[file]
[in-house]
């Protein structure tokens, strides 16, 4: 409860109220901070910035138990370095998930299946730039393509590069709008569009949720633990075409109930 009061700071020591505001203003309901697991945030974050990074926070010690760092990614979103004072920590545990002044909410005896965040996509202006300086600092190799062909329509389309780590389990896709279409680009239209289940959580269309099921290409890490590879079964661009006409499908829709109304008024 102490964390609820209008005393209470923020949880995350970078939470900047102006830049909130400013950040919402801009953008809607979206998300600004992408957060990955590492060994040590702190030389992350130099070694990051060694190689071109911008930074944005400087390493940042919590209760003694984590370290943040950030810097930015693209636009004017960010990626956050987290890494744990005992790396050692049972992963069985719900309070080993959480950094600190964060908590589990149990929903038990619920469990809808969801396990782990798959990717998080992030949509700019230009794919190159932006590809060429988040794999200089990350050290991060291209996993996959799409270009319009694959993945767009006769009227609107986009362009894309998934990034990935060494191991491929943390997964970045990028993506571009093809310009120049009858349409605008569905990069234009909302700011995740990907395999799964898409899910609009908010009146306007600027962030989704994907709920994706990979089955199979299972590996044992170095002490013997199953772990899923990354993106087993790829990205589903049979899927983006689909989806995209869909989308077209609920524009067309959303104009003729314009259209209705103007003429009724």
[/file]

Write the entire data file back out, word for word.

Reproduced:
[in-house]
């Protein structure tokens, strides 16, 4: 409860109220901070910035138990370095998930299946730039393509590069709008569009949720633990075409109930 009061700071020591505001203003309901697991945030974050990074926070010690760092990614979103004072920590545990002044909410005896965040996509202006300086600092190799062909329509389309780590389990896709279409680009239209289940959580269309099921290409890490590879079964661009006409499908829709109304008024 102490964390609820209008005393209470923020949880995350970078939470900047102006830049909130400013950040919402801009953008809607979206998300600004992408957060990955590492060994040590702190030389992350130099070694990051060694190689071109911008930074944005400087390493940042919590209760003694984590370290943040950030810097930015693209636009004017960010990626956050987290890494744990005992790396050692049972992963069985719900309070080993959480950094600190964060908590589990149990929903038990619920469990809808969801396990782990798959990717998080992030949509700019230009794919190159932006590809060429988040794999200089990350050290991060291209996993996959799409270009319009694959993945767009006769009227609107986009362009894309998934990034990935060494191991491929943390997964970045990028993506571009093809310009120049009858349409605008569905990069234009909302700011995740990907395999799964898409899910609009908010009146306007600027962030989704994907709920994706990979089955199979299972590996044992170095002490013997199953772990899923990354993106087993790829990205589903049979899927983006689909989806995209869909989308077209609920524009067309959303104009003729314009259209209705103007003429009724």